One night, as I sat working in my office, a small corner off the kitchen, he was busy in our bedroom, scanning negatives into his computer, toning them, and printing the keepers on 8½-by-11-inch sheets of matte paper. I heard him howl with laughter, but chose to ignore him.
A few minutes later his footsteps moved toward me.
“Guess who?” he said, sliding a print onto my keyboard.
I jumped up, shocked. “No! Oh no, oh no!”
It was a color photograph of me– in the nude. I was looking in the direction of the camera, clearly, but appeared to be completely unaware of my nakedness, my vulnerability.
In the photograph, I was dancing—I remember the moment now—but it looks as if I were in a warrior pose, my right arm raised to form a V, my hair and facial expression wild.
I ignored this show of strength, pointed out my flaws.
I would have held in my lower abs; I would have run a comb through my hair (it was still in an Afro); I would have wiped the oily sheen from my face, softened my expression.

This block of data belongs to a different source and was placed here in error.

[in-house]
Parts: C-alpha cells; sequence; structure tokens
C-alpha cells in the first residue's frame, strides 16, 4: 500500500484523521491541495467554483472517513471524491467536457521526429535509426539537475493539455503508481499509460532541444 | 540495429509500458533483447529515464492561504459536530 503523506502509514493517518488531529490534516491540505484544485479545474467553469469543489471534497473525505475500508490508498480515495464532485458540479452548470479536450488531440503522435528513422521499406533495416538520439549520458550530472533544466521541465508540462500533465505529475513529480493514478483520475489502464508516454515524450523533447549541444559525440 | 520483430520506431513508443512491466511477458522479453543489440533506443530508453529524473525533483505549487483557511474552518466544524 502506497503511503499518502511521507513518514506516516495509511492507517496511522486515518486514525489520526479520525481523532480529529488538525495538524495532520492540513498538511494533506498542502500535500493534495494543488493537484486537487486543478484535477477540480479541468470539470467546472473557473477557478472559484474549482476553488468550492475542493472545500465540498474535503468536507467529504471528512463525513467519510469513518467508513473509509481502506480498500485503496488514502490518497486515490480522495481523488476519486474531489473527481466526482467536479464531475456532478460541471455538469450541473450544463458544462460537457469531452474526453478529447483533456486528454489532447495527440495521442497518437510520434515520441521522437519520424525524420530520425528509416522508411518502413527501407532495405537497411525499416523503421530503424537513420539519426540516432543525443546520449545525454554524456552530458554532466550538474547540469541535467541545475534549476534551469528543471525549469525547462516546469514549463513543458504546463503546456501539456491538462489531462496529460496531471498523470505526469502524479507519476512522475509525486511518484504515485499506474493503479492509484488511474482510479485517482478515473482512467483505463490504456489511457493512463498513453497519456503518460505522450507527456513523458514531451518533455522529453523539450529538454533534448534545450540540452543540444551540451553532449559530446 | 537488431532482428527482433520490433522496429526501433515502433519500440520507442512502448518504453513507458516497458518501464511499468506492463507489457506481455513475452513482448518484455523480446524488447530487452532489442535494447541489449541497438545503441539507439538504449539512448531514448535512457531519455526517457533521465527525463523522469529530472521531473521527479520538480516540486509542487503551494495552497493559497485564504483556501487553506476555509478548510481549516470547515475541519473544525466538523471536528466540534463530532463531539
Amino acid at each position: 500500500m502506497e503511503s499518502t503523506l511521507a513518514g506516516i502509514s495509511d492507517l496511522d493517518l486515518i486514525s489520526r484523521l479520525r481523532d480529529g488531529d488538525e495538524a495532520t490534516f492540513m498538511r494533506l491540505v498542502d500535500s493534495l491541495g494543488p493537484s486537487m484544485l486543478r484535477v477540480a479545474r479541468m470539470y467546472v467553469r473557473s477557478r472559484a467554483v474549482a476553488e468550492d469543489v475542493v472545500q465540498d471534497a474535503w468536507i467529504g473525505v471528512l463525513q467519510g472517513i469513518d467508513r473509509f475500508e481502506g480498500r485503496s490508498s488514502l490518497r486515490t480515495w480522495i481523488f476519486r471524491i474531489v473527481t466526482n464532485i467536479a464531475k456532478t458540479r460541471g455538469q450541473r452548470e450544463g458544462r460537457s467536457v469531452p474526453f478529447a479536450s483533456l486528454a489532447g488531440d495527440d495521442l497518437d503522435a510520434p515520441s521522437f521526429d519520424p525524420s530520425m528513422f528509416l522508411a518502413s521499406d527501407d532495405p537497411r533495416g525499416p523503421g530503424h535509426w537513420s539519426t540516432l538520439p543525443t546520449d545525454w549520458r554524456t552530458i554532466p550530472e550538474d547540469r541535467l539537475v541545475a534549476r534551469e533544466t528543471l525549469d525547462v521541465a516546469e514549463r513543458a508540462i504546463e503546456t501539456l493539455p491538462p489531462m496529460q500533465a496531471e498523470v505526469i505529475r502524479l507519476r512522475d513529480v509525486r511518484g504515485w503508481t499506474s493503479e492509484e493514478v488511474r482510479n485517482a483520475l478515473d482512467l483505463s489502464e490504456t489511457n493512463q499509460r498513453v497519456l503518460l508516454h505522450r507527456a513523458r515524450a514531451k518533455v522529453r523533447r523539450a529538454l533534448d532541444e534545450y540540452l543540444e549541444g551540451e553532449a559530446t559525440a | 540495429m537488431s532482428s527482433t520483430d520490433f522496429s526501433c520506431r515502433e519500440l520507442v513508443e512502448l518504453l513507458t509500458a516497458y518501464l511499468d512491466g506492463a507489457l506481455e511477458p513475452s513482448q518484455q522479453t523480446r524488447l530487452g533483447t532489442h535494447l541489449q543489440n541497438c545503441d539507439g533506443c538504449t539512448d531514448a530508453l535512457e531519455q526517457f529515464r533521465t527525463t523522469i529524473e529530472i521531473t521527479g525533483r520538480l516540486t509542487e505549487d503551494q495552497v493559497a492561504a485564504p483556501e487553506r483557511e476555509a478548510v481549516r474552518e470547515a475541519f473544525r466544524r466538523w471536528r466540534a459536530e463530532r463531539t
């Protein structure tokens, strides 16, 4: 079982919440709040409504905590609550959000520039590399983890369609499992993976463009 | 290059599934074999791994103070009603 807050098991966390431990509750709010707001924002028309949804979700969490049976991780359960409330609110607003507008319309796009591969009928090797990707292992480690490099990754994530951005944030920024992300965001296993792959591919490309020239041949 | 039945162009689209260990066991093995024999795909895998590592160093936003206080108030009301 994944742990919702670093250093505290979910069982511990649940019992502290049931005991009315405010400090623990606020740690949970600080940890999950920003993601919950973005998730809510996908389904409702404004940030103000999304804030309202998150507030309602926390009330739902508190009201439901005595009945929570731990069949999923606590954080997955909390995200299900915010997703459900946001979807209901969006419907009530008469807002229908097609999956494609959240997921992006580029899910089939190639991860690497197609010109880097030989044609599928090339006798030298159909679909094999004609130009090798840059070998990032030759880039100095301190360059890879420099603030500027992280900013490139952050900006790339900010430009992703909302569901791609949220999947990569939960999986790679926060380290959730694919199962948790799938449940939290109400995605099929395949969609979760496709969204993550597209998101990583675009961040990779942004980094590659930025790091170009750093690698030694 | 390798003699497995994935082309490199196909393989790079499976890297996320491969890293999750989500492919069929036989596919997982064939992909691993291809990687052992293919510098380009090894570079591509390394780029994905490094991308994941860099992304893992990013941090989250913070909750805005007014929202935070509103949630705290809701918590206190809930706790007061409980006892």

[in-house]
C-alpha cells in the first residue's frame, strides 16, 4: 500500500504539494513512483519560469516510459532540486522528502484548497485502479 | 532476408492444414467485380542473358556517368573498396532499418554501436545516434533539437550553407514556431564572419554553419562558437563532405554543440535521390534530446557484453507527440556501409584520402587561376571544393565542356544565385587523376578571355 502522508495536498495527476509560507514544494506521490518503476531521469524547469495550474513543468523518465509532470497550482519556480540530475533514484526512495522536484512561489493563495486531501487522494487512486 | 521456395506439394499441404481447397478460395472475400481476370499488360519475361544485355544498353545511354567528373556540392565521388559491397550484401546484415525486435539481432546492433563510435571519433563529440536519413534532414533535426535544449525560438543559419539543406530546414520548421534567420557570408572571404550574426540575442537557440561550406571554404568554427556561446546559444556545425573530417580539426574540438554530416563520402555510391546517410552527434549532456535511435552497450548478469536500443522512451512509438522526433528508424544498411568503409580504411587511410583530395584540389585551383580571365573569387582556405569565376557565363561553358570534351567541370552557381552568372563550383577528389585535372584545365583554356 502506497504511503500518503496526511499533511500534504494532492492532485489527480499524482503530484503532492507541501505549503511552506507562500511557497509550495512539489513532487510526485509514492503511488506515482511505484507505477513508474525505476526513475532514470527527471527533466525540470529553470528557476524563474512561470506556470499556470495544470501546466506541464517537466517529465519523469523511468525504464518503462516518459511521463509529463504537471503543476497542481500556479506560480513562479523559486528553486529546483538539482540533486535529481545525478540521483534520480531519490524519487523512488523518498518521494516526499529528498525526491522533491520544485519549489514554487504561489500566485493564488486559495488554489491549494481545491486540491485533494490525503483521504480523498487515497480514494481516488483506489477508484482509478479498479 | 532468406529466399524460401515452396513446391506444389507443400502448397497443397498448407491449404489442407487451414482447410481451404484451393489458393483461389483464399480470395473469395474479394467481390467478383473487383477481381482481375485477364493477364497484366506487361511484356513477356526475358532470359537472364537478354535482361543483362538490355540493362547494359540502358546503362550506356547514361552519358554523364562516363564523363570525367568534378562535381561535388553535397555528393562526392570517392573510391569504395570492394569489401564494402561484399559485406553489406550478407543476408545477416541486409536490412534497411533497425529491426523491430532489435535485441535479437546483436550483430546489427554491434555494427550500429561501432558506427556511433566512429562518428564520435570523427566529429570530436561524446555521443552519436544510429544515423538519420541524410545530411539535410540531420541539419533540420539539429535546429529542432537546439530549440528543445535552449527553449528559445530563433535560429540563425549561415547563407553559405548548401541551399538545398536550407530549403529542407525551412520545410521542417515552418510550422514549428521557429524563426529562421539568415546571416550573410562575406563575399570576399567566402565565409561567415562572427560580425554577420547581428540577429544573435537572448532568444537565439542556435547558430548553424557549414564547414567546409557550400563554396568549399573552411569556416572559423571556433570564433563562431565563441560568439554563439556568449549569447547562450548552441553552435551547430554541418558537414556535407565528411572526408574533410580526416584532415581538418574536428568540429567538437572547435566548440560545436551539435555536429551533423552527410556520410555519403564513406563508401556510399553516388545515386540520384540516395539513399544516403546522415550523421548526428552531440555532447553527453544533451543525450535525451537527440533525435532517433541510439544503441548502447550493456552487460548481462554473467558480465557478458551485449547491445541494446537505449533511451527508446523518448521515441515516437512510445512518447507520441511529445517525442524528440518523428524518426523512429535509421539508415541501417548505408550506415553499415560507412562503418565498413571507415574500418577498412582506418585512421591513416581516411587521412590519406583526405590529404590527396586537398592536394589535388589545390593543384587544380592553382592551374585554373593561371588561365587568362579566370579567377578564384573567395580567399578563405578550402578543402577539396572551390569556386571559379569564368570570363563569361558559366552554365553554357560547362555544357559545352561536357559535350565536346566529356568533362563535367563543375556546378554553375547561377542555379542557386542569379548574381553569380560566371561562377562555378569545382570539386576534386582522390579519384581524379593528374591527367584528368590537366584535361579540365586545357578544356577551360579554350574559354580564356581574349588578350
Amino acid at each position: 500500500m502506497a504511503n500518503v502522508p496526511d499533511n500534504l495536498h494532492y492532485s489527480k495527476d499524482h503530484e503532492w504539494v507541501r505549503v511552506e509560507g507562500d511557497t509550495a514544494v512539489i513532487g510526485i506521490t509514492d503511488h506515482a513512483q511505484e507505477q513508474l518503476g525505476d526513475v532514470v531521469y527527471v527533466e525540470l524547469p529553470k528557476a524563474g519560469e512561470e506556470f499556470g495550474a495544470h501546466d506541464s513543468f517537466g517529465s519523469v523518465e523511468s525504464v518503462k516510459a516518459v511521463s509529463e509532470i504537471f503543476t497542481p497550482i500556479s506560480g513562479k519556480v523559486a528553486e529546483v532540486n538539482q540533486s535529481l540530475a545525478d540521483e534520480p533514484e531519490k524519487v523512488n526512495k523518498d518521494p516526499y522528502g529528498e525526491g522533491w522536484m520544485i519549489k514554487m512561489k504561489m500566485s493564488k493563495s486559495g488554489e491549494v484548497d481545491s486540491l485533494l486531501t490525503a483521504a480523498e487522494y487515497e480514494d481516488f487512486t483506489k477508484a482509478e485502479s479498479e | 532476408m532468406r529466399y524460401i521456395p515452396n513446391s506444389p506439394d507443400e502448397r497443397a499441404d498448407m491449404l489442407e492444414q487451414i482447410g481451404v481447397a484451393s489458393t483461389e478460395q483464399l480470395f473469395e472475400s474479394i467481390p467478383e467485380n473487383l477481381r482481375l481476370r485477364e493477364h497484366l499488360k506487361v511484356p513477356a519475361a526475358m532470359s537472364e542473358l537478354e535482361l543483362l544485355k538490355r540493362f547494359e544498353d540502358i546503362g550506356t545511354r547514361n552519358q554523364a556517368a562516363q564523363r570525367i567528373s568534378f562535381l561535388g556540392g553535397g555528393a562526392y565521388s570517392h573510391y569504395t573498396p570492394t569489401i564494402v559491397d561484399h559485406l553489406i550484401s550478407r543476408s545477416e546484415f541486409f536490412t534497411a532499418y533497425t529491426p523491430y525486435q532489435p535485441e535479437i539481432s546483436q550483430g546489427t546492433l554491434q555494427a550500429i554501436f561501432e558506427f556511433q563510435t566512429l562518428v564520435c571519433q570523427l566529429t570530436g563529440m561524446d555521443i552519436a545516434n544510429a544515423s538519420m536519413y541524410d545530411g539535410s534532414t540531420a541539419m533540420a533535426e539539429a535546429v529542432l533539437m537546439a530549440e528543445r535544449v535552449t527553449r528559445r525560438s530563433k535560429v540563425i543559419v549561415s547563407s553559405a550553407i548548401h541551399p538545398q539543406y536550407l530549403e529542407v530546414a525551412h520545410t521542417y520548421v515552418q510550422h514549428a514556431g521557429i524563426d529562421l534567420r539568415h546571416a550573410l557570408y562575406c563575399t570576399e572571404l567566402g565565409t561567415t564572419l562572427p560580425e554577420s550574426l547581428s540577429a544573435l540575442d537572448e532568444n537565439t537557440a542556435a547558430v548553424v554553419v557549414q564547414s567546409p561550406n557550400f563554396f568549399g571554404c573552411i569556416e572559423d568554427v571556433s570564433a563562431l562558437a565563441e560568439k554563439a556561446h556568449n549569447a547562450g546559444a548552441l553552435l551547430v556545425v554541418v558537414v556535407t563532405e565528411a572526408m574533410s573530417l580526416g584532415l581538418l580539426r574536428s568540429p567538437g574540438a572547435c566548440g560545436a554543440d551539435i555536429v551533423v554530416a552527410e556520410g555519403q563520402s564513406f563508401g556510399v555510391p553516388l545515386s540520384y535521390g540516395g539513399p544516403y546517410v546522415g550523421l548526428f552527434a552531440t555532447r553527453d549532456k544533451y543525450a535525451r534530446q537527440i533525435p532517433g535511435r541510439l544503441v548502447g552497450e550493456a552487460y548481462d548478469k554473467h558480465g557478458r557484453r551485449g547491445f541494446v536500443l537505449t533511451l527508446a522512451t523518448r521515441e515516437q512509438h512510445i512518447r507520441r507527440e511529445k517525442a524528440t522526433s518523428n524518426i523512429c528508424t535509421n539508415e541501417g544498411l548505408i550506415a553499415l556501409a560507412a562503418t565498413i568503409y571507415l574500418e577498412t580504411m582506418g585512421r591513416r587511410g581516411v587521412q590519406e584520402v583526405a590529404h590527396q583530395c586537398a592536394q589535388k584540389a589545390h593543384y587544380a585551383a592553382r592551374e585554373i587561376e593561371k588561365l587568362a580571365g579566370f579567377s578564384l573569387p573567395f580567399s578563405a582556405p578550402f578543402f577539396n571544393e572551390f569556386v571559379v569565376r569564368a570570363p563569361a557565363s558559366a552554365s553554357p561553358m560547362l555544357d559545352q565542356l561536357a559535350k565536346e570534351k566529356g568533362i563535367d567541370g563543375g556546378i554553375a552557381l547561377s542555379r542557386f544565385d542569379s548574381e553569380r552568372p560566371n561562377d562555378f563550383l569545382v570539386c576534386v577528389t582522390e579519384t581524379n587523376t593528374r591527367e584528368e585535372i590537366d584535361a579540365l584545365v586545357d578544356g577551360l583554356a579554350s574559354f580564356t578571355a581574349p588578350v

“If you ever show that to anyone, I’ll have to hurt you.”
“But look,” he pointed out, laughing, “at the way the light is hitting your skin, and the polish of the wooden floor.”
Both attracted and repelled, I studied my body’s contours and varying shades. I examined this version of me— the inward curve of her spine, the deep, bent arches of her feet, the wide diamond shape of her face, the pinkish-brown pucker of her mouth, the white marbles of her large eyes, the black circles staring back at me from the middle of all that white.